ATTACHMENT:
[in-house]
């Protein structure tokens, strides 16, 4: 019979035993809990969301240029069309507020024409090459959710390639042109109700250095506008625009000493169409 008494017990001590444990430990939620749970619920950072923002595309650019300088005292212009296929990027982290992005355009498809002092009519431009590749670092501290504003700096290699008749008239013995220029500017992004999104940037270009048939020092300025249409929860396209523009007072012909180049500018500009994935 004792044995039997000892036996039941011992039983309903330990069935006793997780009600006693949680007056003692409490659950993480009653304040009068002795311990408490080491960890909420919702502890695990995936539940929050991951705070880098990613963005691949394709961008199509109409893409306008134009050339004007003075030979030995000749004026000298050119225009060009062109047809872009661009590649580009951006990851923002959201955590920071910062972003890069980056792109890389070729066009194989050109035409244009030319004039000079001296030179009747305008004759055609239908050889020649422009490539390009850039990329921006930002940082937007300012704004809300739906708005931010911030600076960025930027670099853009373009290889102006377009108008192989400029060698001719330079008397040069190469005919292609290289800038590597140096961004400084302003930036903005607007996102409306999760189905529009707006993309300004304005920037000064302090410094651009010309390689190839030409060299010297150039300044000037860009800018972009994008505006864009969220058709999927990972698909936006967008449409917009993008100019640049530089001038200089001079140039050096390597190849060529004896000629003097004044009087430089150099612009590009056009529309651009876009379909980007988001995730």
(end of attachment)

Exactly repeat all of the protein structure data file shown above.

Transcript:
[in-house]
């Protein structure tokens, strides 16, 4: 019979035993809990969301240029069309507020024409090459959710390639042109109700250095506008625009000493169409 008494017990001590444990430990939620749970619920950072923002595309650019300088005292212009296929990027982290992005355009498809002092009519431009590749670092501290504003700096290699008749008239013995220029500017992004999104940037270009048939020092300025249409929860396209523009007072012909180049500018500009994935 004792044995039997000892036996039941011992039983309903330990069935006793997780009600006693949680007056003692409490659950993480009653304040009068002795311990408490080491960890909420919702502890695990995936539940929050991951705070880098990613963005691949394709961008199509109409893409306008134009050339004007003075030979030995000749004026000298050119225009060009062109047809872009661009590649580009951006990851923002959201955590920071910062972003890069980056792109890389070729066009194989050109035409244009030319004039000079001296030179009747305008004759055609239908050889020649422009490539390009850039990329921006930002940082937007300012704004809300739906708005931010911030600076960025930027670099853009373009290889102006377009108008192989400029060698001719330079008397040069190469005919292609290289800038590597140096961004400084302003930036903005607007996102409306999760189905529009707006993309300004304005920037000064302090410094651009010309390689190839030409060299010297150039300044000037860009800018972009994008505006864009969220058709999927990972698909936006967008449409917009993008100019640049530089001038200089001079140039050096390597190849060529004896000629003097004044009087430089150099612009590009056009529309651009876009379909980007988001995730």